The special report, “Rewarding Failure,” starts off by saying, “With growing evidence that the nation’s cyber charter schools are plagued by serious academic and management problems, Education Week conducted a months-long investigation into what is happening in this niche sector of K-12 schooling…” and found that:
- “Collectively, online charters receive more than a billion dollars in taxpayer money each year.”
- “Online charters serve more than 200,00 students across 26 states; many are run by for-profit companies.”
- “Stanford researchers say cyber charters have an ‘overwhelmingly negative impact’ on student learning.”
All on its own, highly touted K12 Inc. has:
- Hired 321 lobbyists over 14 years;
- Incurred lobbying expenditures of $10,585,177 since 2000;
- Donated $2,124,002 to candidates, party committees, PACs, and ballot measures.
Not far behind in spending your money is Connections Education which:
- Hired 212 lobbyists over 13 years;
- Incurred lobbying expenditures of $3,784,818 since 2002;
- Donated $62,500 to candidates, party committees, PACs, and ballot measures.
The report goes on to say that, despite their poor academic results, “Online charter advocates counter that the schools provide a safe haven for students who would not otherwise succeed in regular public schools and offer flexibility that some students and parents want. They argue that cyber charters should not be evaluated by the same measures as regular public schools.”
What measures one would wonder then, even as your tax dollars continue down the charter school drain…
With thanks to Education Week, these poll responses speak volumes about the Common Core, their related online assessments, and the billions spent to implement them–all to very mixed reviews. Your tax dollars at work…
Question: “Are standards preparing students to succeed?”
- 27% = Extremely/very well
- 40% = Somewhat well
- 30% = Not so well/not at all well
Question:: “Do you support or oppose letting parents decide to have their children take math and reading tests?”
- General Public: 25% support; 15% neither; 60% oppose
- Parents: 38% support; 13% neither; 49% oppose
- Teachers: 40% support; 8% neither; 52% oppose
Question: “Do you support or oppose the Common Core standards in your state?”
- General Public: 42% support; 15% neither; 42% oppose
- Parents: 42% support; 15% neither; 43% oppose
- Teachers: 41% support; 8% neither; 51% oppose
Question: “Do you support or oppose the use of standards in your state?”
- General Public: 55% support; 17% neither; 28% oppose
- Parents: 57% support; 13% neither; 29% oppose
- Teachers: 46% support; 7% neither; 46% oppose
1) The newly passed Every Student Succeeds Act (ESSA) takes up 1,016 pages, whereas the original Elementary & Secondary Art of 1965 was just 32 pages long.
2) When asked how optimistic ASCD readers are that ESSA will help failing schools and help close the achievement gap, 38% said they’re not very optimistic, 24% are not at all optimistic, and 20% are only somewhat optimistic.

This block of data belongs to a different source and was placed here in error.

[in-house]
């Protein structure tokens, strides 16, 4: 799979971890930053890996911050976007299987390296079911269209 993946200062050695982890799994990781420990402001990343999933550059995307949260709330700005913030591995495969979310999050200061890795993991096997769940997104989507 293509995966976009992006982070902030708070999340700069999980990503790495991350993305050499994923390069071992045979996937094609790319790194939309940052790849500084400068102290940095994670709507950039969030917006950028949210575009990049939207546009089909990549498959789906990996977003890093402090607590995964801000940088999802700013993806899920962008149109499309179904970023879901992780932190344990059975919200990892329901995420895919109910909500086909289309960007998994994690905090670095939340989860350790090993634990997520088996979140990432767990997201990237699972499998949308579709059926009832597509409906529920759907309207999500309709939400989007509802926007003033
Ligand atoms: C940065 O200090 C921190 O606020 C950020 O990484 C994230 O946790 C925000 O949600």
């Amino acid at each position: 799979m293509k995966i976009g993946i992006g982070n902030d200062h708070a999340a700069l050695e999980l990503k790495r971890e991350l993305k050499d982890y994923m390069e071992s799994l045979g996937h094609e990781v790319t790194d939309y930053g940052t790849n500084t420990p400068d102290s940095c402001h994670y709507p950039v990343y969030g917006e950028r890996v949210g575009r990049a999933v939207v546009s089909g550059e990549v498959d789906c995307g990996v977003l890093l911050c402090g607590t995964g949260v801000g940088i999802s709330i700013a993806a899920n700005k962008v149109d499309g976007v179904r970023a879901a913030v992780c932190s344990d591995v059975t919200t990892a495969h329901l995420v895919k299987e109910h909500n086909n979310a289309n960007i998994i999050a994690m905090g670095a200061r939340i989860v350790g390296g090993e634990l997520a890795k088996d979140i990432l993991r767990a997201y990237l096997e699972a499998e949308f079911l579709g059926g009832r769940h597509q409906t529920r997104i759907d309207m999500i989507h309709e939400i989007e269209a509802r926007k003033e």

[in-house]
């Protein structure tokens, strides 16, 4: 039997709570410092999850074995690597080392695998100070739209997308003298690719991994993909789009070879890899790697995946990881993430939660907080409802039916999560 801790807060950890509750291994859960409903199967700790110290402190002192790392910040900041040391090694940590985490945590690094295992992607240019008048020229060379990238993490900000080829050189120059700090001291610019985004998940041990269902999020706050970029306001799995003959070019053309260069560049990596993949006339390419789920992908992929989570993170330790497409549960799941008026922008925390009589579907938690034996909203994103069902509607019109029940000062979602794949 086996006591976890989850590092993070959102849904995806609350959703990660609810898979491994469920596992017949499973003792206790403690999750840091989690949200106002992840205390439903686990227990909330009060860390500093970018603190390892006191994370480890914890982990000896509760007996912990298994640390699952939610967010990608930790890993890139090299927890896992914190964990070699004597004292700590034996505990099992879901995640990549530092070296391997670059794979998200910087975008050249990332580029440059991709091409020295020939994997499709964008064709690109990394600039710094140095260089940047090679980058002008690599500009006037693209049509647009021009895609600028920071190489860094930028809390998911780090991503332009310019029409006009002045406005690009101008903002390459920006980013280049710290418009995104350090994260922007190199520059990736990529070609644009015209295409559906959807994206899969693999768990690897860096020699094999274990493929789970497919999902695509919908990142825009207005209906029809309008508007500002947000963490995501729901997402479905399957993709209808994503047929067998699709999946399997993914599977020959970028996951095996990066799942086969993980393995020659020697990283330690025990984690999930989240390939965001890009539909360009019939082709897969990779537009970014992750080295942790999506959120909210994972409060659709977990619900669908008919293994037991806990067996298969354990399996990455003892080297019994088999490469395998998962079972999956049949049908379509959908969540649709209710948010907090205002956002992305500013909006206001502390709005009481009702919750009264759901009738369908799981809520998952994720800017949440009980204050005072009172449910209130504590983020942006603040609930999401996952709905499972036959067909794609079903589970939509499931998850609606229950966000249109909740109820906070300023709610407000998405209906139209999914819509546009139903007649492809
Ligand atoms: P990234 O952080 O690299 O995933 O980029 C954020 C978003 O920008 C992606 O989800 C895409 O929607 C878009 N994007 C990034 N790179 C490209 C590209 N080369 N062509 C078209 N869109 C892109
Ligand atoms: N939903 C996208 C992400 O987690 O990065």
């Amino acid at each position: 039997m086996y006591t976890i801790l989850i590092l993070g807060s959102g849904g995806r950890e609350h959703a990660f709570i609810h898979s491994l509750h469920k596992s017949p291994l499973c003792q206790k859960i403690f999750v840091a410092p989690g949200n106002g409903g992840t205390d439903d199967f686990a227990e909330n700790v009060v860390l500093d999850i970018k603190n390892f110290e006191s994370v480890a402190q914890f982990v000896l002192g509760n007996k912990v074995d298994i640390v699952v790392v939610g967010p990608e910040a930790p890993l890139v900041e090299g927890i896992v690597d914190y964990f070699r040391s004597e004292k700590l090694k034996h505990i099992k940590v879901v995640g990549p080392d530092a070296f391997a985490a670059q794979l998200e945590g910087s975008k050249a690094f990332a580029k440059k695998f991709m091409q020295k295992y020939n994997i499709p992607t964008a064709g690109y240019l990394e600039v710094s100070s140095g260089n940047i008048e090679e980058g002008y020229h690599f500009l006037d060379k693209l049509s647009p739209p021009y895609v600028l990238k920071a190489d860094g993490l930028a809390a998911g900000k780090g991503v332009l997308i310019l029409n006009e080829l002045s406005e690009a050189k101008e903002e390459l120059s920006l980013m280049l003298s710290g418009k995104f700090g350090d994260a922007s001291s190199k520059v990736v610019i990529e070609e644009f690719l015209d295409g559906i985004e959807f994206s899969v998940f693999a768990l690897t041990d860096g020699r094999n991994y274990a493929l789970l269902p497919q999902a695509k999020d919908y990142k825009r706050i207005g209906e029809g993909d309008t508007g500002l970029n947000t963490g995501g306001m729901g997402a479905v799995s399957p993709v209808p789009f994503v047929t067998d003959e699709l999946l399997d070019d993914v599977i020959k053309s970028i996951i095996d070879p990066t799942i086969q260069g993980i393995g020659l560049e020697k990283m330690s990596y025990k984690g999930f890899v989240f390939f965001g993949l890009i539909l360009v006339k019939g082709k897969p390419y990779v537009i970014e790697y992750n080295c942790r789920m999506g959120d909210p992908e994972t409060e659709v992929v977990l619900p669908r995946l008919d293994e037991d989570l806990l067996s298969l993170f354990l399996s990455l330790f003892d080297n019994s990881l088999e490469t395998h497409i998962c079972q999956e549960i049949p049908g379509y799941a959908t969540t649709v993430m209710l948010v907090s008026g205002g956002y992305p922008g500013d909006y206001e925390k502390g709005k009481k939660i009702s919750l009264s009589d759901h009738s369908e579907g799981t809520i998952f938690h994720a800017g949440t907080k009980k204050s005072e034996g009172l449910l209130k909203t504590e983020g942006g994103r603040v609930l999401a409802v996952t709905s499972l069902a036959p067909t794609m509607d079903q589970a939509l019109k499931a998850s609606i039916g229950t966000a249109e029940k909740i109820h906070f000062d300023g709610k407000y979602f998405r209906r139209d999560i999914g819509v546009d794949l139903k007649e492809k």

3) The U.S. Department of Education, formed back in 1980, now has 4,400 employees and a $68 billion budget!
4) Only about 50% of schools that received money in the third round of Obama’s School Improvement Grant program improved; the other 50% expereienced unchanged achievement results or actually worse oucomes. SIG started out with a $3 billion budget from his American Recovery & Reinvestment Act of 2009, aka the Stimulus.
5) When asked how best to encourage great principals to stay in their jobs longer, 34% of ASCD readers said, “provide more time for teacher observations and feedback; 27% said “provide professional networks to engage with like practitioners; and 27% said providing “ongoing transformative development.”
1) The number of high school equivalency tests (GED) taken this year dropped by 50% and with a 62.8% pass rate, down from nearly 76% in 2013.
2) Currently, 70% of teachers assign homework that requires Internet and broadband access.
3) K-12 IT spending is expected to hit about $4.7 billion in 2015; about $1.4 billion of that will go for laptops.
4) In 2012, 33% of our 25- to 29-year-olds had at least a bachelor’s degree, thanks largely to online learning programs.
5) Children from professional families hear more than 2,150 words an hour vs 1,250 for those in working-class families, and a little more than 600 words per hour for those in welfare families.
6) This year, 25 states require computer science courses for high school graduation vs 11 states in 2013, according to CSTA.
7) 93% of public schools control access to their buildings using either locked or monitored doors, up from 88% in 2011-12.
Websites to Visit:
1) According to an NBC News survey, 73% of Hispanic and 56% of black parents view the Common Core favorably vs 41% of white parents.
2) Although 177 bills on student data privacy have been introduced in 45 states this year, but only 10 have been signed into law.